We freestyle it, decide to go wildcatting,
head down the washboard road that
leads to Heebee Jeebee Crater.
The raindrops are gentler
than the touch of any finger.
No chairs, propane or ladles
for these intrepid squatting fools,
just a panhandling guitar played on the side of the highway,
a 12-string trained at the Waldorf School,
some Apache drums, a Yaqui rattle, a Navajo flute,
and a recorder of course to attract a Sasquatch.
We had to leave the piano at home
- such brutal choices test one's will to survive.
We practiced the art of mishearing:
Savage Massage and Clown Chakras
became poetries bequeathed to the Gods
as we uncorked the resin of our souls
in an air without ghosts
(just the hovering lights of a nearby alien base).
We all felt our fear but we walked in the dark
to a visualization spot we named reality
we tried to claim if ever so briefly.
The desert gave us a fire in the morning,
sprouts grown in a jar, and the rain
as a blessing. No insects
or jackrabbits for hundreds of miles
 - no way to even pay.

In the dim morning grandeur
we decided to head towards
the center of our fears:
the infamous Scottie's Castle.
I could see the blood dripping
down its bell tower spiral staircase.
We couldn't find the underworld slaves
to free them but we could tear it open
by pulling its sick bell cord
 - veritas vos liberabit.
"Let's follow the road to Scotty's grave," someone said.
"We can put the body on top of the car."
We could smell the ghastly horror by now,
nearly hear the agonized howls,
every inquisition, every torture chamber, every dungeon
compressed into this bizarre but innocuous-seeming complex.
The perfect front to process kidnapped children,
turn them into the ruling class as sex slaves. To the side,
past the Spanish gates and Arabian arches,
thousands of thickly stacked railroad ties,
with no train or road in sight, just a locked entrance
at an endless and inexplicable hypermodern security fence,
with a sign on the gate that from afar seems to read "warm slaves."
It's for the crates they ship the children in, we thought,
but the truth is always murky, it's always so much more
hideous in reality than you can possibly believe,
for that's how they get away with something so big,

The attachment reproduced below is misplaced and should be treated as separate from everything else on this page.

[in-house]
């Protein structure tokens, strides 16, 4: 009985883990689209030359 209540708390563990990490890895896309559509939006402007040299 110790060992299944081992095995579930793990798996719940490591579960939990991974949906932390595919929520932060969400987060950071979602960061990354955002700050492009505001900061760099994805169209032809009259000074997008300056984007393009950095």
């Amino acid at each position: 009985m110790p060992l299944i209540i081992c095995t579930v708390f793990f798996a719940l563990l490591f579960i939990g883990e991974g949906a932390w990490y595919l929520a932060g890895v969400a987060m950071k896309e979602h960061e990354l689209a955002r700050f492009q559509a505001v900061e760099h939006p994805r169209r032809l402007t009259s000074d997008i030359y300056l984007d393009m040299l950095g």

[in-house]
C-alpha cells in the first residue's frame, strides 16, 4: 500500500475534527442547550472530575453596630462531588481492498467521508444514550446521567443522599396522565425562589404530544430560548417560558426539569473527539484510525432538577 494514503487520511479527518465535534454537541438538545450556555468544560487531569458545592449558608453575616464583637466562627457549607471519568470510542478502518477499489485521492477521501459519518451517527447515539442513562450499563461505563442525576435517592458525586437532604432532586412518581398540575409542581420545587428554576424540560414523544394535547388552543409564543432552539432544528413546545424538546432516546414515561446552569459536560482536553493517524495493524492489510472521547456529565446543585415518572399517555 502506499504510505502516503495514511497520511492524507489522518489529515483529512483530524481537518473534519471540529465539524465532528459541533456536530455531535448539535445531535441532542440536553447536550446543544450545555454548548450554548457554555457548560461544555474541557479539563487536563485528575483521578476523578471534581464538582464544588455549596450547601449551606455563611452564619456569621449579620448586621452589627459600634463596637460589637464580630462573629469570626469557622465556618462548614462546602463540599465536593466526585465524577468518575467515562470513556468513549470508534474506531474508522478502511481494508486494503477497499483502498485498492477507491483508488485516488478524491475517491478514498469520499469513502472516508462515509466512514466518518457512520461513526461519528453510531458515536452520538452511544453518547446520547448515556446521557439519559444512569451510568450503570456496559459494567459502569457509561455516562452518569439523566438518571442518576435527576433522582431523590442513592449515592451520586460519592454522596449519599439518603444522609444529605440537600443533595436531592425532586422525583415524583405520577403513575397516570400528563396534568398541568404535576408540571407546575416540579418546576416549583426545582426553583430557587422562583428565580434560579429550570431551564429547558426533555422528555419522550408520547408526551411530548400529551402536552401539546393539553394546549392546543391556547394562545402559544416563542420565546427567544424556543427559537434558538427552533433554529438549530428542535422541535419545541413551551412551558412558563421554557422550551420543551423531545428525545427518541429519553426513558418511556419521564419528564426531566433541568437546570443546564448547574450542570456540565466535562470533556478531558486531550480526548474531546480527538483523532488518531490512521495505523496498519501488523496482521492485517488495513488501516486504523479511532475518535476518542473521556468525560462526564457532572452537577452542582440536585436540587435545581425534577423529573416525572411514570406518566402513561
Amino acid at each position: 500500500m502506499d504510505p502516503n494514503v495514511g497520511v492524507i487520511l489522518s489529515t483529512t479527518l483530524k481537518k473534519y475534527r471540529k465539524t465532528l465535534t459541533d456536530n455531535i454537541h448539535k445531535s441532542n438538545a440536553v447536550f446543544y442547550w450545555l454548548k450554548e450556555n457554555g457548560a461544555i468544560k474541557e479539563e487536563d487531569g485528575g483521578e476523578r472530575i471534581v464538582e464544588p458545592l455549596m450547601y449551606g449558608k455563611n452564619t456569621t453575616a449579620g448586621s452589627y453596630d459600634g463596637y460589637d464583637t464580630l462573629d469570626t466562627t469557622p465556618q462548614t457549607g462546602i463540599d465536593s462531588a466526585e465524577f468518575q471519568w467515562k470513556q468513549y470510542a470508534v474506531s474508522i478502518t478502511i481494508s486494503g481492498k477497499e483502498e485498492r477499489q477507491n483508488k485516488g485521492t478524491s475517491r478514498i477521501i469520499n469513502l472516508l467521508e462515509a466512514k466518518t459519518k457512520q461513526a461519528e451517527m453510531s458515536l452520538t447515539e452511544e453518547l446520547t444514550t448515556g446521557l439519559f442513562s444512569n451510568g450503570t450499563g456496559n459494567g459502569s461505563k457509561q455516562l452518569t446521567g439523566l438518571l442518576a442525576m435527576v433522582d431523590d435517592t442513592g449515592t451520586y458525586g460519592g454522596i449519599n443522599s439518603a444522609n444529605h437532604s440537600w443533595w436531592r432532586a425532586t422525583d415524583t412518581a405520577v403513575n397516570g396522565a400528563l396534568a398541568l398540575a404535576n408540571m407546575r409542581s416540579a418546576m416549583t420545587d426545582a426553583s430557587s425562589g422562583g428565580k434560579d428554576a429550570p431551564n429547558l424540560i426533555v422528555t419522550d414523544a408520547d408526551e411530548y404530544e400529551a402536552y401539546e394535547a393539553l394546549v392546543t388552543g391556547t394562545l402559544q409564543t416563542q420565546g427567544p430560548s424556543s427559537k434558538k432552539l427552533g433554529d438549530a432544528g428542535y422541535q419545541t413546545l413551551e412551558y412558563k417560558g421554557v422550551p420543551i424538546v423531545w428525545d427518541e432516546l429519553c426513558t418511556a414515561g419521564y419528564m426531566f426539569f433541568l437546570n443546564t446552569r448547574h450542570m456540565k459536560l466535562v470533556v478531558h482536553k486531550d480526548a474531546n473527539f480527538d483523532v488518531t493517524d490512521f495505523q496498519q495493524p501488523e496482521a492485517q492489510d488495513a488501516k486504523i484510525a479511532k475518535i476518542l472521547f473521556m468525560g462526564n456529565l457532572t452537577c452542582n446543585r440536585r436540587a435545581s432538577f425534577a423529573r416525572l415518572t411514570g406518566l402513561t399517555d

so diabolical, so obvious, this rule over all we see and hear
through chaos to destroy people's minds and spirits,
through alchemic creation of impossible conflicts,
hopelessness and addiction to methodically infect
the entire population. We saw a strange pile of wood
nearly fossilized in the middle of this, that looks like
the corpses of Auschwitz. The bells went off, in a sick
out-of-tune tone like no religious song I've ever heard.
The sign on the bell tower said "private residence."
We went up the hill to "Scotti's Grave", to see his
warlock statue, his Satanic credo "don't say nothing"
instead of "don't say anything," "don't explain"
and next to his formal memorial, a kindergarten grave
of fossilized turds like unnatural skulls,
and one word, "Windy,"
for all the sacrificed children. 
There's a cross, of course, at the top.
A crow whirred overhead, directly over me,
so I stayed behind when the others escaped
before the winged monkeys were alerted.
She landed on the cross like a guardian of the undead,
then, making sure I'm watching, swooped
magnificently down to the palm grove below
and disappeared, to show me
they are only fooling themselves
more than they are fooling us, that
even in this most damaged and desperate of
places life can hide, it can't be stopped,
love is the only protection.
The bells infected the air again, the last note sounds
long afterwards like a HAARP wave;
even the birds furiously screamed to blot it out,
and so shifted the energy, even here,
from manifesting its total desire.
I returned to the group as they're conferring with
a blind park ranger and a lady from NASA.
"Don't touch the rocks at La Playa," she said,
"there are transponders on them so we can 
catch them moving." Meaning of course
that they were there to catch us.
When we asked if NASA had put them there
the blind ranger gave us the crazy eye,
asked what kind of car we were driving,
and where did we get it, and said we should expect
to lose at least two tires on the way.
The crow returned as we revved up the engine
to remind me of our lifetimes together, and
that she was keeping watch, as I was watching,
her black iridescent on the parking lot.

We left before we got the glitch chip in our brains.
Despite the desert finches, hummingbirds, butterflies,
the mechanical goat on the hillside, it was
Racetrack Playa dust or bust, we had to
get away from the rat race of Stovepipe Wells.
Even one car passing us was like being in Walmart.
"We won't rescue you from La Playa"
echoed in our ears, as we eyed drone seagulls
and heard the alarm go off in the distance
to put air defense on high alert for us
because we weren't driving a Ford Sabotage.
We saw the rock the crescent moon launches from
and bravely strategized
over frosted cheese loaf sandwiches